Related: The Ultimate Guide to Traditional and Roth IRAs for Millennials

Open a Taxable Investment Account

If you already have excellent credit, little to no debt, an emergency fund, and a fully funded IRA account, then it is time to start (or continue) investing!  Investing is one of the best ways to create wealth for generations.  There are many ways to start investing.  Check out your local bank or try an online service like Acorns.

Related: 3 Apps to Start Investing with $5 or less

Invest in Yourself

The most important thing you can do for yourself and your future is to invest in yourself!  Investing in yourself can take many forms.  If you have been wanting to start a business or website, use the extra finances to take that leap.  If additional training or certification would make you an expert in your field, invest in the class or test to make that happen.  When taking care of financial responsibilities never forget to invest in yourself!

Related: 10+ Online Side Hustles To Make Extra Cash Quickly!

 

Bonus: Receiving a tax refund isn’t necessarily a good thing.  Receiving a tax refund typically means you overpaid your share of your tax burden over the year.  Therefore, it isn’t like you are receiving “free money”.  You are just getting back your own money without being paid interest.  Some like to think of it as an interest-free loan to the government.  Consider adjusting your W-4 withholding to receive additional money back from each paycheck and less of a tax refund.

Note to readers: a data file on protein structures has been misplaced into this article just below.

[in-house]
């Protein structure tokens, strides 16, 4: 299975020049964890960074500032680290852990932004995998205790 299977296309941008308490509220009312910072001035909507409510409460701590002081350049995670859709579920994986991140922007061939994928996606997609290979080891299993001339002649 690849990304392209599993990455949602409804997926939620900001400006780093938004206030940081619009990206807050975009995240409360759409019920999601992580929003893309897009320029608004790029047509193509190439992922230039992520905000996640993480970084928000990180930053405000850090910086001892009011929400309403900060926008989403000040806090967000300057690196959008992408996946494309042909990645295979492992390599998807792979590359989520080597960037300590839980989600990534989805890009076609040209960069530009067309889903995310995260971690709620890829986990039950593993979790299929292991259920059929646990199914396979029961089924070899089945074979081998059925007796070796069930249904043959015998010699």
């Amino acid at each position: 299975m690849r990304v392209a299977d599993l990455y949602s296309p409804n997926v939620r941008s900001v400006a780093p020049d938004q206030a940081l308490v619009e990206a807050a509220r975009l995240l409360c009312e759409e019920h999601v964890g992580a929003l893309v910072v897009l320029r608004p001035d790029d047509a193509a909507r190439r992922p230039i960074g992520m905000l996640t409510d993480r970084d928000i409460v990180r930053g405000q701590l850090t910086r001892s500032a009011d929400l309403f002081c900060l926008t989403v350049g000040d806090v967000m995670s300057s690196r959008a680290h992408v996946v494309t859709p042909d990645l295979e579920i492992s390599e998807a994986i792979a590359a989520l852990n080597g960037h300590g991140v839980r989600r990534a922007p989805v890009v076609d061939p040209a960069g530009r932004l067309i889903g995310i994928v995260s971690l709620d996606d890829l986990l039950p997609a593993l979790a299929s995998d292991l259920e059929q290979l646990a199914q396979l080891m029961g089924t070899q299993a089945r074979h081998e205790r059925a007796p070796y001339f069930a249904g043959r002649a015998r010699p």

7 Ways to Invest Your 2017 Tax Refund

How are you going to invest your 2017 Tax Refund?

 

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5 comments

  1. Great tips! I agree that adjusting withholdings is important to getting more of your money when you need it most. However, always receiving a refund can be beneficial to those who otherwise struggle with spending. It can be a good way to accumulate some savings since the funds cannot be accessed until they’re refunded. Of course, people must use their refunds wisely (in the ways you suggest, for example) in order for this strategy to be effective.

  2. I like that you threw out some ‘non-financial’ ideas as well. Nice out-of-the-box thinking. And the best part is that good health and education still tend to pay pretty decent financial dividends.